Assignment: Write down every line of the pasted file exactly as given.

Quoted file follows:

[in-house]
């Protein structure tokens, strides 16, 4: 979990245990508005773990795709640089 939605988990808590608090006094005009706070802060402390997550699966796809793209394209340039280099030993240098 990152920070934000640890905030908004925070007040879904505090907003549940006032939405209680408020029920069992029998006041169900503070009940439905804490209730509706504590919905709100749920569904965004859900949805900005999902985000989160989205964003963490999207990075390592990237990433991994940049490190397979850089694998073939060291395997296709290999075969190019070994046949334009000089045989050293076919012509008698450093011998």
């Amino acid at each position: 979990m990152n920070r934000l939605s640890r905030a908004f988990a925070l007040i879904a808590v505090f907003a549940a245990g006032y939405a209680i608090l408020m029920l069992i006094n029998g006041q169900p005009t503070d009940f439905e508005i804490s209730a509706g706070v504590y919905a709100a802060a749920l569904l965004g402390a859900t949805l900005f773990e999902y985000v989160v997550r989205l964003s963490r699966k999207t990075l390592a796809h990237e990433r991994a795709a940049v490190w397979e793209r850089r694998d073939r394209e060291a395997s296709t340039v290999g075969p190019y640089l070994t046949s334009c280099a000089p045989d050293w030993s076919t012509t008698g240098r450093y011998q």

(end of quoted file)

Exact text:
[in-house]
């Protein structure tokens, strides 16, 4: 979990245990508005773990795709640089 939605988990808590608090006094005009706070802060402390997550699966796809793209394209340039280099030993240098 990152920070934000640890905030908004925070007040879904505090907003549940006032939405209680408020029920069992029998006041169900503070009940439905804490209730509706504590919905709100749920569904965004859900949805900005999902985000989160989205964003963490999207990075390592990237990433991994940049490190397979850089694998073939060291395997296709290999075969190019070994046949334009000089045989050293076919012509008698450093011998």
């Amino acid at each position: 979990m990152n920070r934000l939605s640890r905030a908004f988990a925070l007040i879904a808590v505090f907003a549940a245990g006032y939405a209680i608090l408020m029920l069992i006094n029998g006041q169900p005009t503070d009940f439905e508005i804490s209730a509706g706070v504590y919905a709100a802060a749920l569904l965004g402390a859900t949805l900005f773990e999902y985000v989160v997550r989205l964003s963490r699966k999207t990075l390592a796809h990237e990433r991994a795709a940049v490190w397979e793209r850089r694998d073939r394209e060291a395997s296709t340039v290999g075969p190019y640089l070994t046949s334009c280099a000089p045989d050293w030993s076919t012509t008698g240098r450093y011998q």